Running the London Marathon
Editor’s note: On Sunday, April 26, 2015, Chris Wilson, 24, ran his first marathon and did so for a great cause. Chris is the son of John Wilson, Crowley’s Wicks and Wilson division General Manager, and shares his marathon journey with us as this week’s blogpost. We congratulate Chris on this significant achievement…and add (in a shameless marketing plug) that our Wicks and Wilson brand aperture card and microfilm scanners have been going the distance since 1974. Wicks and Wilson (and Chris and his family) is located in Basingstoke, England, about an hour from London.
February 6th. The day I “won” the right to run the Virgin Money London Marathon by having my name pulled to fill one of the spots allocated to my company, the BMW Group. While the London Marathon has always been on my bucket list – my initial reason for volunteering – it still didn’t help the panic that set in when I was told I’d be running. I was absolutely terrified at the prospect of running 26.2 miles – especially because I hadn’t actually been involved in a recorded run further than three miles.
As there were only 79 days until race day, I had to get straight on with a training plan. The first thing I got sorted were my running shoes, as I knew this would be the most important thing to help me avoid injuries and run in comfort over long distances. I went to a specialized running shop, bought a pair of Adidas Boosts, and hit the road.
I started off my training at distances around five miles and built up gradually over a few weeks to the 11 mile mark.
March 22nd. I decided that the local Vitality Reading Half Marathon would be good preparation for the full distance. I ran this in aid of Alzheimer’s Society, in support of my Grandad who had been suffering with this disease over the last year.
The event was a great success and I smashed my target time of two hours with a finishing time of 1:54, raising £105 for a great cause.
After Reading, my longest run to date, I began to increase my distances in the lead up to the Marathon itself. I got a couple of 13 and 15 mile runs under my belt and averaged about 20 miles of training a week. With just five weeks between the two events, I didn’t have much time to do any more due to the recovery times required between these longer runs.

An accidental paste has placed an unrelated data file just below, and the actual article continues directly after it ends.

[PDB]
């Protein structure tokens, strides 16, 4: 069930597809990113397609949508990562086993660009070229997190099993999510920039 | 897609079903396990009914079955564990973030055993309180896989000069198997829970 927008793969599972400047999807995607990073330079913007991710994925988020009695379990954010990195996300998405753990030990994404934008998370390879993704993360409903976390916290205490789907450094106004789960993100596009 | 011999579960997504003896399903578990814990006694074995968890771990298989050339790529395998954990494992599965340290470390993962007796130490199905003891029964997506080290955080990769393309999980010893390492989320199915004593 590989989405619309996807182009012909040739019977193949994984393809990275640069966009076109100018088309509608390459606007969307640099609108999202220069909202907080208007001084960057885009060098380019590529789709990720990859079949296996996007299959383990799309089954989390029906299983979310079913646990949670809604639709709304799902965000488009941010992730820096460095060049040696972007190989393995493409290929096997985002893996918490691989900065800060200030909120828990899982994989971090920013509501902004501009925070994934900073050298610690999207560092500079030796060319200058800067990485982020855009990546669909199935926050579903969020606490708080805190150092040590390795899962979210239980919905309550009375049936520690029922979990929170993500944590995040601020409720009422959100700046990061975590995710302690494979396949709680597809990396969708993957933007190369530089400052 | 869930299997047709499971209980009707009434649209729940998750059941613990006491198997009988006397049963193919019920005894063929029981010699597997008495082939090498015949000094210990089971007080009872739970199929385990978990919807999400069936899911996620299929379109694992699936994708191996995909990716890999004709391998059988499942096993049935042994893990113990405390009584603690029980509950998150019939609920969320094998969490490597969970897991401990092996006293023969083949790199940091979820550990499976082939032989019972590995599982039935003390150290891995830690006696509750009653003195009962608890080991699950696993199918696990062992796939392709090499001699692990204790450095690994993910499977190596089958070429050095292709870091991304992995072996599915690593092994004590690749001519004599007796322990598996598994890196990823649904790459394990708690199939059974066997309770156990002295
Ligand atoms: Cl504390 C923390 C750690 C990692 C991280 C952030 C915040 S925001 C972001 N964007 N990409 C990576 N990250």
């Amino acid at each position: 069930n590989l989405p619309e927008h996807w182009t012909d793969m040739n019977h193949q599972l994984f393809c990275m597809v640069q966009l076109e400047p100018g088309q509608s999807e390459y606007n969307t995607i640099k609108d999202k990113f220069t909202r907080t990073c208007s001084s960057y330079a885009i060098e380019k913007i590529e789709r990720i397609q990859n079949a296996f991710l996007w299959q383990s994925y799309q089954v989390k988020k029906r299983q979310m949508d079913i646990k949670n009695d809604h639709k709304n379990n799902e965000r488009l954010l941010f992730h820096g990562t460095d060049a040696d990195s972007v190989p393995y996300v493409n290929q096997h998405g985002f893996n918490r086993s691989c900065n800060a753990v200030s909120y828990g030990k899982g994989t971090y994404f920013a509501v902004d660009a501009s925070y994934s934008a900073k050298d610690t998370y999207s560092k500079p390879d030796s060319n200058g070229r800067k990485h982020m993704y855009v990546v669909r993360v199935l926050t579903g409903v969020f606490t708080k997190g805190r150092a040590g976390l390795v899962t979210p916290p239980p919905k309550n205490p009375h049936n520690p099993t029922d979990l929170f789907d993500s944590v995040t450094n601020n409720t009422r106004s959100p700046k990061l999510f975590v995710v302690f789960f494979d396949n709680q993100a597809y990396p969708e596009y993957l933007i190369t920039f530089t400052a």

The fundraising was going well throughout my training. A friend helped to design an eye-catching poster to help get further donations.
April 26th. After “carbing up” and tapering down in the last week before the big day, I felt confident and excited at the same time as being extremely nervous about running the full 26.2 miles.
The 90-minute journey from Basingstoke to the start area in Greenwich, London felt much longer on the morning of the event. I made sure to keep calm and warm while eating plenty of flapjacks, bananas and energy jelly beans – by the far the most enjoyable part of the journey!
Luckily, it was quite a cloudy and cool day, unlike the hot, sunny days in the week leading up to it. This helped to settle the nerves while waiting in the start area.
After the longest half an hour of my life walking with a mass crowd to the official start line, we were ready to go. I was surrounded by some hilarious fancy dress outfits, so looking out for these at least helped pass the time. The most notable outfits include a 10’ lighthouse, a pack of rhinos and an (almost) life-sized T-Rex.
After watching more than 100 people dash in a panic to the portable toilets just before the start, I set off on the biggest challenge of my life…
My goal was to run the distance in around four and a half hours, so I hoped to average roughly 10 minutes per mile to hit this target. I was determined to run the entire marathon and not walk, so I set off on a steady pace to make sure I had enough left in the tank for the latter stages of the run. My first couple of miles took about 11 minutes each due to the runner traffic (over 35,000 of 38,000 entrants finished), but then I settled into a consistent pace.
I was told that breaking the race down into memorable milestones would help, so my first target was to get to the Cutty Sark boat on Mile 6. I did this without any problems. It was an amazing sight and helped to propel me forward to the next stage – Tower Bridge at Mile 12.